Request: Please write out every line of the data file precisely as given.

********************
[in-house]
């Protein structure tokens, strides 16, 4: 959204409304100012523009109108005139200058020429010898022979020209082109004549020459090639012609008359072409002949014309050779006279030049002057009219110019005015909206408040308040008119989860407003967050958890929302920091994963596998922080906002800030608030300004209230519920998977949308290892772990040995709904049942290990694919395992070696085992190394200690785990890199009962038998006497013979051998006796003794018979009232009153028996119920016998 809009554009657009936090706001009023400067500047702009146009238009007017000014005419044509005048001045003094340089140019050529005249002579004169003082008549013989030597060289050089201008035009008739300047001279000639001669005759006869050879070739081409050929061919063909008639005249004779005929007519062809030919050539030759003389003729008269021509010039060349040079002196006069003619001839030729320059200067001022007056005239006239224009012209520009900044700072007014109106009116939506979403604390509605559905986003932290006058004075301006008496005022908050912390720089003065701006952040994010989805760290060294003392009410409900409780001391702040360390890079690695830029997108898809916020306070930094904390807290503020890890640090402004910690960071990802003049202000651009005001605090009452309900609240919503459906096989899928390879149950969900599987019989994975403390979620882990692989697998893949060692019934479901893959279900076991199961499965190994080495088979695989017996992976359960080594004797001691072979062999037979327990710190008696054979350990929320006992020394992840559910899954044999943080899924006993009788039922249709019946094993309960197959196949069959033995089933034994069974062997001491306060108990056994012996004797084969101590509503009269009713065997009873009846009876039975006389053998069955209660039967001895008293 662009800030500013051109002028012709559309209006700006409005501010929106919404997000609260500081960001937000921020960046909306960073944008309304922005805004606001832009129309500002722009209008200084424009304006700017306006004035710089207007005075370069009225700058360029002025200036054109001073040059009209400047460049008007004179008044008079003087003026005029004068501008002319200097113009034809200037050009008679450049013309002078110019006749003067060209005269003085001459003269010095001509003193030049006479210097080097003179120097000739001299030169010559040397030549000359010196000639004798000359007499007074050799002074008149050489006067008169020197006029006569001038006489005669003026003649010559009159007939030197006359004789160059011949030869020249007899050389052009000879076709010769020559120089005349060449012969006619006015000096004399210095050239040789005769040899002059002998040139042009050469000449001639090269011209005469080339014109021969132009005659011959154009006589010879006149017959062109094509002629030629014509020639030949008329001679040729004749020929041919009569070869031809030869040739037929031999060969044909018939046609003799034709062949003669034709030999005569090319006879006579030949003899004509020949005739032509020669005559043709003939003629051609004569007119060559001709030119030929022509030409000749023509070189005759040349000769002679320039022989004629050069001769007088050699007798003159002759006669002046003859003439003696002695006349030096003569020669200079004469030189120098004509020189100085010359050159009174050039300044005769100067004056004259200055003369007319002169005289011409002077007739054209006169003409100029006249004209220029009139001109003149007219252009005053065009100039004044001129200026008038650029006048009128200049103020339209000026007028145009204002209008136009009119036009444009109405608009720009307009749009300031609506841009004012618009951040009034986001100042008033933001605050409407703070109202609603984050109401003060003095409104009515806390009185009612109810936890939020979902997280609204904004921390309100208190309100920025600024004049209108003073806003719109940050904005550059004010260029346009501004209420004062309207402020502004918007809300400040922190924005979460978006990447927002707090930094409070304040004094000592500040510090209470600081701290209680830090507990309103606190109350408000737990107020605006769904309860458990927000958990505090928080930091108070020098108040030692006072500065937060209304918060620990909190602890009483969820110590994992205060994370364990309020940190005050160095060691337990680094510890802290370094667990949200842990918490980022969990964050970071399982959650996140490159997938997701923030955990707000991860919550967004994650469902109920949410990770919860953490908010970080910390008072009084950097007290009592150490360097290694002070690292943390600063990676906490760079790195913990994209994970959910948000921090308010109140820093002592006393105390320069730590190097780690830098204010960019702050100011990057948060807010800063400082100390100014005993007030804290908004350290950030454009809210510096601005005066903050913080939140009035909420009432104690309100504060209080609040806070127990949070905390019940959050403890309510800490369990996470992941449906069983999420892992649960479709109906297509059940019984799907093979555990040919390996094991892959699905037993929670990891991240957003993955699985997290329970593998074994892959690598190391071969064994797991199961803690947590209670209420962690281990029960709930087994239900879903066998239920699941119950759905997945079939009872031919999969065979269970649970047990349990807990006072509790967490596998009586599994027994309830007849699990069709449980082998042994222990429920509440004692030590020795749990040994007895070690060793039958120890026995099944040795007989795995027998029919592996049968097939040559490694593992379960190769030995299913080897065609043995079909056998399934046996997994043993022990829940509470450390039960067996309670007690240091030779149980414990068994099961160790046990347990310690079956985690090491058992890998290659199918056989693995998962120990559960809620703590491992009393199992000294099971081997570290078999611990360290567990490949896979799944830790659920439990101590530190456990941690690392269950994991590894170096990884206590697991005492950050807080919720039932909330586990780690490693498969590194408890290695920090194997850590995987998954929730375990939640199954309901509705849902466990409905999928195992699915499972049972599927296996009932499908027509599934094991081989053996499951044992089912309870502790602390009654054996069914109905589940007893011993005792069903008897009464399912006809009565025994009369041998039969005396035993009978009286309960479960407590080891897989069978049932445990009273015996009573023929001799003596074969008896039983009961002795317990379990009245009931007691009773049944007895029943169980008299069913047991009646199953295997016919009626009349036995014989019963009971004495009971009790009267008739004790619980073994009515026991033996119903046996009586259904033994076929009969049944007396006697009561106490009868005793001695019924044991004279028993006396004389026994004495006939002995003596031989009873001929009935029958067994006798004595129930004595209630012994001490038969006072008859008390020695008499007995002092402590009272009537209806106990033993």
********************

[in-house]
């Protein structure tokens, strides 16, 4: 959204409304100012523009109108005139200058020429010898022979020209082109004549020459090639012609008359072409002949014309050779006279030049002057009219110019005015909206408040308040008119989860407003967050958890929302920091994963596998922080906002800030608030300004209230519920998977949308290892772990040995709904049942290990694919395992070696085992190394200690785990890199009962038998006497013979051998006796003794018979009232009153028996119920016998 809009554009657009936090706001009023400067500047702009146009238009007017000014005419044509005048001045003094340089140019050529005249002579004169003082008549013989030597060289050089201008035009008739300047001279000639001669005759006869050879070739081409050929061919063909008639005249004779005929007519062809030919050539030759003389003729008269021509010039060349040079002196006069003619001839030729320059200067001022007056005239006239224009012209520009900044700072007014109106009116939506979403604390509605559905986003932290006058004075301006008496005022908050912390720089003065701006952040994010989805760290060294003392009410409900409780001391702040360390890079690695830029997108898809916020306070930094904390807290503020890890640090402004910690960071990802003049202000651009005001605090009452309900609240919503459906096989899928390879149950969900599987019989994975403390979620882990692989697998893949060692019934479901893959279900076991199961499965190994080495088979695989017996992976359960080594004797001691072979062999037979327990710190008696054979350990929320006992020394992840559910899954044999943080899924006993009788039922249709019946094993309960197959196949069959033995089933034994069974062997001491306060108990056994012996004797084969101590509503009269009713065997009873009846009876039975006389053998069955209660039967001895008293 662009800030500013051109002028012709559309209006700006409005501010929106919404997000609260500081960001937000921020960046909306960073944008309304922005805004606001832009129309500002722009209008200084424009304006700017306006004035710089207007005075370069009225700058360029002025200036054109001073040059009209400047460049008007004179008044008079003087003026005029004068501008002319200097113009034809200037050009008679450049013309002078110019006749003067060209005269003085001459003269010095001509003193030049006479210097080097003179120097000739001299030169010559040397030549000359010196000639004798000359007499007074050799002074008149050489006067008169020197006029006569001038006489005669003026003649010559009159007939030197006359004789160059011949030869020249007899050389052009000879076709010769020559120089005349060449012969006619006015000096004399210095050239040789005769040899002059002998040139042009050469000449001639090269011209005469080339014109021969132009005659011959154009006589010879006149017959062109094509002629030629014509020639030949008329001679040729004749020929041919009569070869031809030869040739037929031999060969044909018939046609003799034709062949003669034709030999005569090319006879006579030949003899004509020949005739032509020669005559043709003939003629051609004569007119060559001709030119030929022509030409000749023509070189005759040349000769002679320039022989004629050069001769007088050699007798003159002759006669002046003859003439003696002695006349030096003569020669200079004469030189120098004509020189100085010359050159009174050039300044005769100067004056004259200055003369007319002169005289011409002077007739054209006169003409100029006249004209220029009139001109003149007219252009005053065009100039004044001129200026008038650029006048009128200049103020339209000026007028145009204002209008136009009119036009444009109405608009720009307009749009300031609506841009004012618009951040009034986001100042008033933001605050409407703070109202609603984050109401003060003095409104009515806390009185009612109810936890939020979902997280609204904004921390309100208190309100920025600024004049209108003073806003719109940050904005550059004010260029346009501004209420004062309207402020502004918007809300400040922190924005979460978006990447927002707090930094409070304040004094000592500040510090209470600081701290209680830090507990309103606190109350408000737990107020605006769904309860458990927000958990505090928080930091108070020098108040030692006072500065937060209304918060620990909190602890009483969820110590994992205060994370364990309020940190005050160095060691337990680094510890802290370094667990949200842990918490980022969990964050970071399982959650996140490159997938997701923030955990707000991860919550967004994650469902109920949410990770919860953490908010970080910390008072009084950097007290009592150490360097290694002070690292943390600063990676906490760079790195913990994209994970959910948000921090308010109140820093002592006393105390320069730590190097780690830098204010960019702050100011990057948060807010800063400082100390100014005993007030804290908004350290950030454009809210510096601005005066903050913080939140009035909420009432104690309100504060209080609040806070127990949070905390019940959050403890309510800490369990996470992941449906069983999420892992649960479709109906297509059940019984799907093979555990040919390996094991892959699905037993929670990891991240957003993955699985997290329970593998074994892959690598190391071969064994797991199961803690947590209670209420962690281990029960709930087994239900879903066998239920699941119950759905997945079939009872031919999969065979269970649970047990349990807990006072509790967490596998009586599994027994309830007849699990069709449980082998042994222990429920509440004692030590020795749990040994007895070690060793039958120890026995099944040795007989795995027998029919592996049968097939040559490694593992379960190769030995299913080897065609043995079909056998399934046996997994043993022990829940509470450390039960067996309670007690240091030779149980414990068994099961160790046990347990310690079956985690090491058992890998290659199918056989693995998962120990559960809620703590491992009393199992000294099971081997570290078999611990360290567990490949896979799944830790659920439990101590530190456990941690690392269950994991590894170096990884206590697991005492950050807080919720039932909330586990780690490693498969590194408890290695920090194997850590995987998954929730375990939640199954309901509705849902466990409905999928195992699915499972049972599927296996009932499908027509599934094991081989053996499951044992089912309870502790602390009654054996069914109905589940007893011993005792069903008897009464399912006809009565025994009369041998039969005396035993009978009286309960479960407590080891897989069978049932445990009273015996009573023929001799003596074969008896039983009961002795317990379990009245009931007691009773049944007895029943169980008299069913047991009646199953295997016919009626009349036995014989019963009971004495009971009790009267008739004790619980073994009515026991033996119903046996009586259904033994076929009969049944007396006697009561106490009868005793001695019924044991004279028993006396004389026994004495006939002995003596031989009873001929009935029958067994006798004595129930004595209630012994001490038969006072008859008390020695008499007995002092402590009272009537209806106990033993």